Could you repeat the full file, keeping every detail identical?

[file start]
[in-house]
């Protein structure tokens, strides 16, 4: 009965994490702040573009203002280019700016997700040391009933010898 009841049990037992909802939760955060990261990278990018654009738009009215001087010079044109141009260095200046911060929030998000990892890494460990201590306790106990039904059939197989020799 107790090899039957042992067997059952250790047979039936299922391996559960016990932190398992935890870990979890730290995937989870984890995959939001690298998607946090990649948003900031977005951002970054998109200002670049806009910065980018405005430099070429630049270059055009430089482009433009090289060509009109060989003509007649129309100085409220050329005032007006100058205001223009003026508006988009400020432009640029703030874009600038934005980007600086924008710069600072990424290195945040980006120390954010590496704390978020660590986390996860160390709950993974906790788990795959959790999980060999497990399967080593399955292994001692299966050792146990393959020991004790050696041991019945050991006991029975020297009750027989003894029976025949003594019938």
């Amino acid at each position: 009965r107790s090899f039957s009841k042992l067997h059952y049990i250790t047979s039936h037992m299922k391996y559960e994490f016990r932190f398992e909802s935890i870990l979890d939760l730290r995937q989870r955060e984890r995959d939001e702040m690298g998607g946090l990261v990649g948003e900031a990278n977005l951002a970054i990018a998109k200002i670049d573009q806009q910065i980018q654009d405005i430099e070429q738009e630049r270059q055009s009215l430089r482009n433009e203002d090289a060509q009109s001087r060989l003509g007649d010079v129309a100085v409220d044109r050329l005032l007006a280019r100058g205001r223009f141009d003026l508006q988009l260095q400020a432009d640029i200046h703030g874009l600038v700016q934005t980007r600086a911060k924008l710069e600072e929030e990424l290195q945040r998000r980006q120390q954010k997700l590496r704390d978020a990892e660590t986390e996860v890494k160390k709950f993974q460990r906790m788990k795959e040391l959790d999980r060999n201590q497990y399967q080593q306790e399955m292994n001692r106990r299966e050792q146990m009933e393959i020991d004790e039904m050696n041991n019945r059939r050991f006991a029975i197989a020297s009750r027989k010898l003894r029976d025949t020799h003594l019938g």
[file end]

[in-house]
């Protein structure tokens, strides 16, 4: 009965994490702040573009203002280019700016997700040391009933010898 009841049990037992909802939760955060990261990278990018654009738009009215001087010079044109141009260095200046911060929030998000990892890494460990201590306790106990039904059939197989020799 107790090899039957042992067997059952250790047979039936299922391996559960016990932190398992935890870990979890730290995937989870984890995959939001690298998607946090990649948003900031977005951002970054998109200002670049806009910065980018405005430099070429630049270059055009430089482009433009090289060509009109060989003509007649129309100085409220050329005032007006100058205001223009003026508006988009400020432009640029703030874009600038934005980007600086924008710069600072990424290195945040980006120390954010590496704390978020660590986390996860160390709950993974906790788990795959959790999980060999497990399967080593399955292994001692299966050792146990393959020991004790050696041991019945050991006991029975020297009750027989003894029976025949003594019938």
């Amino acid at each position: 009965r107790s090899f039957s009841k042992l067997h059952y049990i250790t047979s039936h037992m299922k391996y559960e994490f016990r932190f398992e909802s935890i870990l979890d939760l730290r995937q989870r955060e984890r995959d939001e702040m690298g998607g946090l990261v990649g948003e900031a990278n977005l951002a970054i990018a998109k200002i670049d573009q806009q910065i980018q654009d405005i430099e070429q738009e630049r270059q055009s009215l430089r482009n433009e203002d090289a060509q009109s001087r060989l003509g007649d010079v129309a100085v409220d044109r050329l005032l007006a280019r100058g205001r223009f141009d003026l508006q988009l260095q400020a432009d640029i200046h703030g874009l600038v700016q934005t980007r600086a911060k924008l710069e600072e929030e990424l290195q945040r998000r980006q120390q954010k997700l590496r704390d978020a990892e660590t986390e996860v890494k160390k709950f993974q460990r906790m788990k795959e040391l959790d999980r060999n201590q497990y399967q080593q306790e399955m292994n001692r106990r299966e050792q146990m009933e393959i020991d004790e039904m050696n041991n019945r059939r050991f006991a029975i197989a020297s009750r027989k010898l003894r029976d025949t020799h003594l019938g």